The news has been full of “forced arbitration” stories lately. This is an issue with solidly mind-numbing potential, so that’s really saying something. What’s more, these stories almost all leave the reader condemning forced arbitration as anti-consumer or anti-employee or anti-patient or just anti-everyone. (Like Above the Law's Your Daily Reminder That Arbitration Provisions Are Ridiculous.)
Here’s Roger Ailes trying to force Gretchen Carlson’s sexual harassment lawsuit into private, secret “forced arbitration,” sparking outrage. There’s Airbnb trying to knock out the housing discrimination lawsuit against it by forcing the victims into arbitration. You can find one of these clauses buried in your Pokémon Go Terms of Service provision. Here’s a federal judge rejecting Uber’s attempt to force a surge-pricing anti-trust claim into arbitration.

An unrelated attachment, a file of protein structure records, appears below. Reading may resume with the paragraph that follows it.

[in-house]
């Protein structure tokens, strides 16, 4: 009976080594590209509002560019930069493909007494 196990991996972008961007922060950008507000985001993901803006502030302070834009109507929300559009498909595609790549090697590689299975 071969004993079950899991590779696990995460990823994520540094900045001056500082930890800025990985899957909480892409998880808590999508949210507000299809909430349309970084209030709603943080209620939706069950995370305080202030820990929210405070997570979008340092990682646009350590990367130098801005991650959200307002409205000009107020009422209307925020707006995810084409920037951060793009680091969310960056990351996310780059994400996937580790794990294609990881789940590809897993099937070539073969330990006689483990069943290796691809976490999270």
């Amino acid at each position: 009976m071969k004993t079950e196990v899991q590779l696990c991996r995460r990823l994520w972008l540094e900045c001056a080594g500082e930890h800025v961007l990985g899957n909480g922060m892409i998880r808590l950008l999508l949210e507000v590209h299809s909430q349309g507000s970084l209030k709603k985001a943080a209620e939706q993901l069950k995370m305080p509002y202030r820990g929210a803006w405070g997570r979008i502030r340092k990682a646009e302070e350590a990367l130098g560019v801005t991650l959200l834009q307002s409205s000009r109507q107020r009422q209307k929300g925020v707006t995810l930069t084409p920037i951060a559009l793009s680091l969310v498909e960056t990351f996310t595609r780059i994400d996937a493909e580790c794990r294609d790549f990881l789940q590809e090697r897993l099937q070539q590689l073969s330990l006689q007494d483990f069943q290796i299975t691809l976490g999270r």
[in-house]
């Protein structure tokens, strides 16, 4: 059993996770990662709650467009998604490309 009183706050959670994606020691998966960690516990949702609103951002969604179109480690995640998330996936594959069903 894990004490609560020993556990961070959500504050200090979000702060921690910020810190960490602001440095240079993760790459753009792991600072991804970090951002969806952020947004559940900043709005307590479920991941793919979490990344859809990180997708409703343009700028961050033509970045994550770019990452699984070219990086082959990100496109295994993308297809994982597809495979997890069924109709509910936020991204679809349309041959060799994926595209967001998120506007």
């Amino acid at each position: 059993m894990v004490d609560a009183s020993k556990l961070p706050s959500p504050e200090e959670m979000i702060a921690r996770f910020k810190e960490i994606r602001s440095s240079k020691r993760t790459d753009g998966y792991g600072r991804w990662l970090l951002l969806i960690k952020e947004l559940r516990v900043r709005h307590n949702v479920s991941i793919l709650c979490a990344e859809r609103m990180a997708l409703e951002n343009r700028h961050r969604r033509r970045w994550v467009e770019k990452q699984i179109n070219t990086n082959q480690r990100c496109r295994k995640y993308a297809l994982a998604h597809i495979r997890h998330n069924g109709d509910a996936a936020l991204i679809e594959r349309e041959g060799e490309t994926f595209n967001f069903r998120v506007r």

Even if customers or employees are aware of these clauses – and almost no one is – there’s virtually nothing an individual can do to strike them. It’s really up to our public officials to enact new laws or regulations prohibiting this practice industry-wide. Indeed, one agency – the Consumer Financial Protection Bureau (CFPB) – is not just talking about the problems caused by forced arbitration and class action waivers. It’s doing something about it.
The CFPB has proposed a rule to limit use of forced arbitration clauses in financial services contracts. The rule would prevent “class action waivers,” thus allowing cheated consumers to band together and jointly sue banks and lenders that are engaged in illegal conduct.
We’re letting you know about this today because this will be our last PopTort for the summer. Sad! That gives you three full weeks to get your comments in. (I’ll be asking for a full report after Labor Day so don’t forget.)
And have a wonderful rest of summer!